EVERY COUNTY IS A BORDER COUNTY

SHERIFF SCOTT H. JENKINS

COMMONSENSE IMMIGRATION TALK

 

About

Welcome to Every County is a Border County, a place to come for perspectives and facts that promote a secure homeland and a no-nonsense approach to immigration. Tough, fair immigration policies, evenly enforced, will yield the most compassionate outcome for all legitimate stakeholders in our system.

The jurisdiction I lead, Culpeper County, Virginia, is 75 miles as the crow flies from the White House. While still largely a rural community, we have been experiencing the ill effects of our larger neighbors for years. In particular, we have seen the effects of transnational criminal gangs, and rampant illegal drug use, all tied directly to increasingly severe and unaddressed border issues. Although Culpeper County is not contiguous with any of our country's national borders, I believe that with the mobility of illicit items, including drugs and illegal aliens, today every county is a border county.

As Sheriff my highest priority is protecting my community by enforcing the law, including upholding the Constitutions of the United States and the Commonwealth of Virginia. By holding accountable those who would seek to do harm through force and lawlessness, we create a world where peace can flourish. 

 

My views on illegal immigration

First, I am pro-immigrant. To me it is beyond debate that immigrants have, currently do, and will continue to contribute to America's rightful title as the Land of Opportunity. The desirability of living here is confirmed by the vast numbers of immigrants crossing our borders.

What I oppose is illegal, uncontrolled immigration. As noted by the Federation for American Immigration Reform, under any rational system of ordered entry, the demand will always vastly exceed available slots. Tough decisions will therefore always be necessary. These decisions
should be made pursuant to American values, well-defined principles, and intelligently enacted laws.

My philosophy on illegal immigration rests on three pillars. Like a tripod, the entire structure falls if any one leg is removed. I will flesh this out in more detail in the coming months, but the fundamentals are set out below.

 

The solution

1. Protect Our Borders

Any solution to illegal immigration has to start with protecting our borders. This means building a wall, and creating other barriers to entry. We must enforce existing laws. We must stop creating incentives for people to enter illegally. Increasing numbers of "sanctuary" jurisdictions, and public calls to stop enforcement of our immigration laws, have created incentives for ever-greater numbers of illegal aliens to cross our borders. 

2. Fix our broken immigration system

One of the things we can all agree on is that our immigration system is broken. We may not agree on how it's broken, but plainly it is. Fixing our broken immigration  system is Congress' job. The President has certain executive authority over immigration, and President Trump has chosen to exercise his in a way that makes some people angry. However, they direct their anger at the wrong target. If Congress would act to fix our broken immigration system, the legal and humanitarian emergencies at our borders would not exist. Instead, cowards in Congress hide behind name-calling and  misinformation when they know full well that the solution is within their control.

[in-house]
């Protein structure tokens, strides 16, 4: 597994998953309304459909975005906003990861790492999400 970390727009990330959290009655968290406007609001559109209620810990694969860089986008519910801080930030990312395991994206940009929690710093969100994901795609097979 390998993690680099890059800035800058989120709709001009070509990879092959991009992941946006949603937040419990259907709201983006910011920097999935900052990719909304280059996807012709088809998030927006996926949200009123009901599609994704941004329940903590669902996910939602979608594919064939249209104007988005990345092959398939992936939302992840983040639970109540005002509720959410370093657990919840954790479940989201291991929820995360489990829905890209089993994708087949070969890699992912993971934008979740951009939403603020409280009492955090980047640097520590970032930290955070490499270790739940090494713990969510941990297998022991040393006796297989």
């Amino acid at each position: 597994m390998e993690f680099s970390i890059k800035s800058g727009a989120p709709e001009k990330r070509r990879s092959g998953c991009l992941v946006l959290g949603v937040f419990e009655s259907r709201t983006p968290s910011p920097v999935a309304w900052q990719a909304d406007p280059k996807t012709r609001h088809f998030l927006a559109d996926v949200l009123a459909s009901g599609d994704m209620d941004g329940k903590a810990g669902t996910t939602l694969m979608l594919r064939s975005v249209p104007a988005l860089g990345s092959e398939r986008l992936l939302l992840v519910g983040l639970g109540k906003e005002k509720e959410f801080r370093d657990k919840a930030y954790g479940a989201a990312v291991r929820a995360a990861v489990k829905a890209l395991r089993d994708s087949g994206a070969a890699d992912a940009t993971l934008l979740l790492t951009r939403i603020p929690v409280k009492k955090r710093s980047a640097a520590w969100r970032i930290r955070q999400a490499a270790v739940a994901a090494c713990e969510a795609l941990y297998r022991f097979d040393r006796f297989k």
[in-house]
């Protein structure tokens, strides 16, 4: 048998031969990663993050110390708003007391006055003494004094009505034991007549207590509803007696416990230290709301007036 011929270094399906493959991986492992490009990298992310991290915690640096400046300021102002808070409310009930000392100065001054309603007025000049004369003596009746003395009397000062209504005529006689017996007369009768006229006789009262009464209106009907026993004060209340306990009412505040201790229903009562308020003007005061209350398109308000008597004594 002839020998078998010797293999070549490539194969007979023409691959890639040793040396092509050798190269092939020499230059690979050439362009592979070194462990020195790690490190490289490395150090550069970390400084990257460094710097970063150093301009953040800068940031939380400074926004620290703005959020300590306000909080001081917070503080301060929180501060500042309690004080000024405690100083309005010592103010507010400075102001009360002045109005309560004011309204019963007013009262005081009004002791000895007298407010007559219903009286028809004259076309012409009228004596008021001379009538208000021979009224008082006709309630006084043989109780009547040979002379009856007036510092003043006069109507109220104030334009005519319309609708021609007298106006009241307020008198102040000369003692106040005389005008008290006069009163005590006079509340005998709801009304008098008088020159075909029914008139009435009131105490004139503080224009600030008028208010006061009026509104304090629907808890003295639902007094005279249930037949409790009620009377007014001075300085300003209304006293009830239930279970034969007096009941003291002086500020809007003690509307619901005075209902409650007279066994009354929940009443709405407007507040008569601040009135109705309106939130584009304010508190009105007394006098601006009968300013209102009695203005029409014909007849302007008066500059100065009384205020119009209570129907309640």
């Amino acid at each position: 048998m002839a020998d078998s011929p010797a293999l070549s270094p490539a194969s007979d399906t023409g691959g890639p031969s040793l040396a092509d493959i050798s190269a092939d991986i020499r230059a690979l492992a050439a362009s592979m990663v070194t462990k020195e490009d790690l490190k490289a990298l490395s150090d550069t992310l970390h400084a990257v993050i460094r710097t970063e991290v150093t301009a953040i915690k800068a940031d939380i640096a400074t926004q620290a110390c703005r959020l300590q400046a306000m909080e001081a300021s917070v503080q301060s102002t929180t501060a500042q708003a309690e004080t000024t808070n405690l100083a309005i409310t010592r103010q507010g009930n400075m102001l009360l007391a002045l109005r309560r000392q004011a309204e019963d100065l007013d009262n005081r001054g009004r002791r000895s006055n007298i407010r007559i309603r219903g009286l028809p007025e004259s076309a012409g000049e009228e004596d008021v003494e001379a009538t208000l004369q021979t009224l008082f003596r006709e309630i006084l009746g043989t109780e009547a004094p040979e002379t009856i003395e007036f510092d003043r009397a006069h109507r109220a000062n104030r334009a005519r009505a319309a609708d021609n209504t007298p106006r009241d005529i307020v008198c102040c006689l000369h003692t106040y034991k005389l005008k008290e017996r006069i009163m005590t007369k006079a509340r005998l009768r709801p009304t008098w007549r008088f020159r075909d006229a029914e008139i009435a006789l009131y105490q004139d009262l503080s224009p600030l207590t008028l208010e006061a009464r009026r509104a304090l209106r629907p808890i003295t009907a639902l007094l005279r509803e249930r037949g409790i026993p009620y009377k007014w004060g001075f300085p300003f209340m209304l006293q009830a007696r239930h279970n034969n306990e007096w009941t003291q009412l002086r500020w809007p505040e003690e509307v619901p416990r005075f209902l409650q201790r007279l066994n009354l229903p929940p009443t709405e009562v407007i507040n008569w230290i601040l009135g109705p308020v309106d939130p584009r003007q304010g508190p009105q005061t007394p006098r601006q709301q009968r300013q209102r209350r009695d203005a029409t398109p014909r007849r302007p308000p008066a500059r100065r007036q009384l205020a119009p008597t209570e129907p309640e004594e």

3. Create pathways to legal residency

There are many in America whose only unlawful act was to enter illegally or to overstay a visa. While we should not condone law-breakers, at the same time we should recognize the contributions and responsibility shown by otherwise law-abiding people. So long as certain conditions are met, which must include demonstrated respect for and obedience to our laws, Congress should develop pathways to legal residency for certain immigrants already present in the United States. 

Solutions to these complex problems will not be simple or easy. Among other things, they require the willingness to consider new approaches and to listen to opposing viewpoints. For Congress, it will require the political will to forego name-calling and demonizing, and to demonstrate the political leadership they proclaim so loudly that they want to see. Above all, it requires a fact-based discussion, not one in which facts are ignored if they do not fit a particular narrative. 

 

Central to the American "melting pot" ideal is the presumption that immigrants will become Americans. We all assimilate into the American dream. I am confident that the America I love, where we are all allegiant to one country and one flag, can and will solve this problem in a way that is best for America.